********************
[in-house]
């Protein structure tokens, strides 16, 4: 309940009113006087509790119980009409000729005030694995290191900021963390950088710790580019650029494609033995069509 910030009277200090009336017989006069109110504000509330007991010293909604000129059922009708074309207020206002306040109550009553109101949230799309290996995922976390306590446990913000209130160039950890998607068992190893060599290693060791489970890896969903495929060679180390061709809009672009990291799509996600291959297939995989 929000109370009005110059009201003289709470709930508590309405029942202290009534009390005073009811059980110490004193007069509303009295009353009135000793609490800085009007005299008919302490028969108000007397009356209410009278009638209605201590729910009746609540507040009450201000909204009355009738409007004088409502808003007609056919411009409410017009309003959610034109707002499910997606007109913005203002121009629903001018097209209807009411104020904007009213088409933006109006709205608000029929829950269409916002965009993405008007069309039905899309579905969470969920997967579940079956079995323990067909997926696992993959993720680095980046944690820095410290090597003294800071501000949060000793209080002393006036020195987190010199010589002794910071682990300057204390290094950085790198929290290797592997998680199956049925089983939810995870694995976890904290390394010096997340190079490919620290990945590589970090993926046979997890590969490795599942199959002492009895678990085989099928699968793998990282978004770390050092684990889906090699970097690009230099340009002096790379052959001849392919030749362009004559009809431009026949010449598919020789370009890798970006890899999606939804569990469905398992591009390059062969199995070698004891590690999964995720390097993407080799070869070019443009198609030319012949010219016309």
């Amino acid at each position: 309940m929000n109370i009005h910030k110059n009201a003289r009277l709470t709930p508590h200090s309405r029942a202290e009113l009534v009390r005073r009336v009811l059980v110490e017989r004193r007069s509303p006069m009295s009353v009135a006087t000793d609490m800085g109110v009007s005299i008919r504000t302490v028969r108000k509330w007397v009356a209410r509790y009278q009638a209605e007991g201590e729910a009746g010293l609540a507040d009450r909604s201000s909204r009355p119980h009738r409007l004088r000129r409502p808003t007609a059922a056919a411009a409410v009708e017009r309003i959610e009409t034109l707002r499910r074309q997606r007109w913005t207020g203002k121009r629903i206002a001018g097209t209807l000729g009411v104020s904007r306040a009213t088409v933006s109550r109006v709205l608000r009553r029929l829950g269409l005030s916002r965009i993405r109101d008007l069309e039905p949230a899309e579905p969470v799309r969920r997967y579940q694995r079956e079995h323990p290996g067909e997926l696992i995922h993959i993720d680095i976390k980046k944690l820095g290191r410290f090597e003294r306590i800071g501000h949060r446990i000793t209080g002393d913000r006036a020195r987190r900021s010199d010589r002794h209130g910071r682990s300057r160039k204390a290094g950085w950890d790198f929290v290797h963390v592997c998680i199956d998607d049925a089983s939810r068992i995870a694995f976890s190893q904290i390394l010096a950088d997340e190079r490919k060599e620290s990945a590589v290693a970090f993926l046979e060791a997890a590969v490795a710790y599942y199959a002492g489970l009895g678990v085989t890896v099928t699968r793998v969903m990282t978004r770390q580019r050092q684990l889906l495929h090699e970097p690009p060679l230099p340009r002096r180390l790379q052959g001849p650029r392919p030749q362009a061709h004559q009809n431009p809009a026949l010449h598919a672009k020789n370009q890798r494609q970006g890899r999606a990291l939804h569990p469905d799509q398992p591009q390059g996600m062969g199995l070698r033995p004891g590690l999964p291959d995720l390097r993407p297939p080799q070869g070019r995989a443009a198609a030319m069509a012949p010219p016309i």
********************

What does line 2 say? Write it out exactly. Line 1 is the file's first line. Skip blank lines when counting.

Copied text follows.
């Protein structure tokens, strides 16, 4: 309940009113006087509790119980009409000729005030694995290191900021963390950088710790580019650029494609033995069509 910030009277200090009336017989006069109110504000509330007991010293909604000129059922009708074309207020206002306040109550009553109101949230799309290996995922976390306590446990913000209130160039950890998607068992190893060599290693060791489970890896969903495929060679180390061709809009672009990291799509996600291959297939995989 929000109370009005110059009201003289709470709930508590309405029942202290009534009390005073009811059980110490004193007069509303009295009353009135000793609490800085009007005299008919302490028969108000007397009356209410009278009638209605201590729910009746609540507040009450201000909204009355009738409007004088409502808003007609056919411009409410017009309003959610034109707002499910997606007109913005203002121009629903001018097209209807009411104020904007009213088409933006109006709205608000029929829950269409916002965009993405008007069309039905899309579905969470969920997967579940079956079995323990067909997926696992993959993720680095980046944690820095410290090597003294800071501000949060000793209080002393006036020195987190010199010589002794910071682990300057204390290094950085790198929290290797592997998680199956049925089983939810995870694995976890904290390394010096997340190079490919620290990945590589970090993926046979997890590969490795599942199959002492009895678990085989099928699968793998990282978004770390050092684990889906090699970097690009230099340009002096790379052959001849392919030749362009004559009809431009026949010449598919020789370009890798970006890899999606939804569990469905398992591009390059062969199995070698004891590690999964995720390097993407080799070869070019443009198609030319012949010219016309």